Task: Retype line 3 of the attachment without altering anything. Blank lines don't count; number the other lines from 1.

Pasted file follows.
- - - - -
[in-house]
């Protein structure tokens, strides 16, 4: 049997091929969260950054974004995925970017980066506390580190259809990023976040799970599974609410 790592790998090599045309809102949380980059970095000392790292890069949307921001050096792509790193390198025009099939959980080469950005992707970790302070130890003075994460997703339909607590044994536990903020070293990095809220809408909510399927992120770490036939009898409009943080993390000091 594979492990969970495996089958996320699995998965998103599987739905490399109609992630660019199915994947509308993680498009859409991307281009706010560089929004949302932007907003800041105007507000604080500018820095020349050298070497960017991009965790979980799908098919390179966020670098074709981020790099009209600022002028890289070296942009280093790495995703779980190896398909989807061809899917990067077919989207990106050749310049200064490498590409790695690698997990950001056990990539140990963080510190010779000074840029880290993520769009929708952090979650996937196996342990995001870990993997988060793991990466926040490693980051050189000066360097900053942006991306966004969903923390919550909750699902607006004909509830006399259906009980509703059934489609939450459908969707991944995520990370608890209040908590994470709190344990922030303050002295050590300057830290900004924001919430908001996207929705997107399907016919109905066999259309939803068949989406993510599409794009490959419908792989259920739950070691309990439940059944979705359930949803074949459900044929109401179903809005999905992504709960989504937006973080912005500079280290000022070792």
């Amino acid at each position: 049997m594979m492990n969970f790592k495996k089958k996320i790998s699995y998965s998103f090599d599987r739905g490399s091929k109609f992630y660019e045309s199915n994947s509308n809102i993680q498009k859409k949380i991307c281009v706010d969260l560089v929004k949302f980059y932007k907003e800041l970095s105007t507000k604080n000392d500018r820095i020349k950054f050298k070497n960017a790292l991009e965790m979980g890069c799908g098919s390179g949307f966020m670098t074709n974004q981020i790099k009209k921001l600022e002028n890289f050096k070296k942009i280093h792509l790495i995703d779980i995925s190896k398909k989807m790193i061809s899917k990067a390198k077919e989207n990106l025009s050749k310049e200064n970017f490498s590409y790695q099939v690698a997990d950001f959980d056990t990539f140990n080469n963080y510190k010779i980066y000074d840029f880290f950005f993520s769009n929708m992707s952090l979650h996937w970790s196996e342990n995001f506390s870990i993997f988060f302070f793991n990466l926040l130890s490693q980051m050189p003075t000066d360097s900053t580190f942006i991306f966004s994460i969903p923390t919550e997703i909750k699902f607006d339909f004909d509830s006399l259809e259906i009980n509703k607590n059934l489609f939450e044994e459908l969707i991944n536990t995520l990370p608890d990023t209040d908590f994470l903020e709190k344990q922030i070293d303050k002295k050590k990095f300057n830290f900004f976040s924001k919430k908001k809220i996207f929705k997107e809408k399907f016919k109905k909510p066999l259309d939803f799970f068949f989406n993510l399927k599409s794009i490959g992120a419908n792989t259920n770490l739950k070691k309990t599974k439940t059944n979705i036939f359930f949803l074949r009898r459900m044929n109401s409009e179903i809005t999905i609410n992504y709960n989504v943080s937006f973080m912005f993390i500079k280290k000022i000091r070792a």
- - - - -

């Amino acid at each position: 049997m594979m492990n969970f790592k495996k089958k996320i790998s699995y998965s998103f090599d599987r739905g490399s091929k109609f992630y660019e045309s199915n994947s509308n809102i993680q498009k859409k949380i991307c281009v706010d969260l560089v929004k949302f980059y932007k907003e800041l970095s105007t507000k604080n000392d500018r820095i020349k950054f050298k070497n960017a790292l991009e965790m979980g890069c799908g098919s390179g949307f966020m670098t074709n974004q981020i790099k009209k921001l600022e002028n890289f050096k070296k942009i280093h792509l790495i995703d779980i995925s190896k398909k989807m790193i061809s899917k990067a390198k077919e989207n990106l025009s050749k310049e200064n970017f490498s590409y790695q099939v690698a997990d950001f959980d056990t990539f140990n080469n963080y510190k010779i980066y000074d840029f880290f950005f993520s769009n929708m992707s952090l979650h996937w970790s196996e342990n995001f506390s870990i993997f988060f302070f793991n990466l926040l130890s490693q980051m050189p003075t000066d360097s900053t580190f942006i991306f966004s994460i969903p923390t919550e997703i909750k699902f607006d339909f004909d509830s006399l259809e259906i009980n509703k607590n059934l489609f939450e044994e459908l969707i991944n536990t995520l990370p608890d990023t209040d908590f994470l903020e709190k344990q922030i070293d303050k002295k050590k990095f300057n830290f900004f976040s924001k919430k908001k809220i996207f929705k997107e809408k399907f016919k109905k909510p066999l259309d939803f799970f068949f989406n993510l399927k599409s794009i490959g992120a419908n792989t259920n770490l739950k070691k309990t599974k439940t059944n979705i036939f359930f949803l074949r009898r459900m044929n109401s409009e179903i809005t999905i609410n992504y709960n989504v943080s937006f973080m912005f993390i500079k280290k000022i000091r070792a």